I am a government teacher at the high school, and in that capacity I want to clear up what I believe is a misunderstanding about the role of students in the school board campaigns.
In the interests of full disclosure, I am a supporting member of the Goldberg campaign, and as an 18-year-old, I was an enthusiastic supporter of Robert Kennedy.
Students at the high school must do two hours of campaign work for their government class. That has been a requirement for probably 20 years. They also have to attend a School Board meeting and a City Council meeting. When they sign up to volunteer for a campaign, sometimes they don’t know the candidate very well. Which may explain why some students at the League Forum on Tuesday 10/18 may not have been aware of the various candidates; they were there to learn. Other students are strong supporters of one or more of the candidates, and know very well who they are and what they stand for. After the forums, Mr. Zeidman sometimes takes his student volunteers to Denny’s for debriefing. Usually when students do phone-calling for any candidate, they are given pizza not as a bribe but as a consideration for their work.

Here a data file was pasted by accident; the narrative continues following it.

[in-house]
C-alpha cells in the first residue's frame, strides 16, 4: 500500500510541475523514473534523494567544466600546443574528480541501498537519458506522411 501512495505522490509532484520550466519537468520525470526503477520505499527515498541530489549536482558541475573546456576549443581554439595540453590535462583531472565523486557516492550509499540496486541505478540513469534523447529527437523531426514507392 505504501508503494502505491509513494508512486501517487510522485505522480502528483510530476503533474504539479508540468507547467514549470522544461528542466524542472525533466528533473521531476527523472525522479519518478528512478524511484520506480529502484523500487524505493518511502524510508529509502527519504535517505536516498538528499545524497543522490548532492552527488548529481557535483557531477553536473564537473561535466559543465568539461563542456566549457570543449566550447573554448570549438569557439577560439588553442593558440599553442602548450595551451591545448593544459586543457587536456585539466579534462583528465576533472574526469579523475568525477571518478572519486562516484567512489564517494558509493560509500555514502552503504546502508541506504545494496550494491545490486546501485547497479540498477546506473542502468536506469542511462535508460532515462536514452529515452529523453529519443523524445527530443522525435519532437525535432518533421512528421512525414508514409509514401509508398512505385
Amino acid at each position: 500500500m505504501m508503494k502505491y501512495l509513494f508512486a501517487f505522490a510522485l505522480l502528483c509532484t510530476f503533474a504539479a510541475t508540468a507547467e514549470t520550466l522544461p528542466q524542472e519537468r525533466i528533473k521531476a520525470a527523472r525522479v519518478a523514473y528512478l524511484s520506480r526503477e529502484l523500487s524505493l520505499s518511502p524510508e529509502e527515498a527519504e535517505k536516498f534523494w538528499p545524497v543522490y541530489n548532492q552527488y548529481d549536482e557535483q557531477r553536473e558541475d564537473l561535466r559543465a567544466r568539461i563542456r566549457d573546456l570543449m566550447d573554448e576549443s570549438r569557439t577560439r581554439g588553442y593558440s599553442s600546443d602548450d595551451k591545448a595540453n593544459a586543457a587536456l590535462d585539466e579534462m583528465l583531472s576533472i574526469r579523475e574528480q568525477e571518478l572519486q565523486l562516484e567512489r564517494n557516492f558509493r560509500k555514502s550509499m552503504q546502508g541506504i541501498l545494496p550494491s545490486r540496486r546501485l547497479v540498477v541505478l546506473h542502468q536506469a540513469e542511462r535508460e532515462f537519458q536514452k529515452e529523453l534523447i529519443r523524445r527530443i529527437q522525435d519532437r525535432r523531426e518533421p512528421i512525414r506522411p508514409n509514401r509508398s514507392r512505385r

Students are given this assignment so that they may learn about campaign work, get experience actually doing it rather than just learning about it in a book. Perhaps this will lead to a life-long interest in their communities, the political issues of the day and a sense of civic responsibility. It worked for me. As a teacher, I am very careful not to encourage or discourage them from working on anyone’s campaign. They are quite smart and usually can sort out for themselves who’s what. Trust them. They are not going to be bought by a meal at Denny’s or a slice of pizza.
I believe this is a misunderstanding and a non-issue, and now, as we are facing the real challenges of constantly doing more with fewer resources, we should get back to what is important. Thank you.
Culver City High School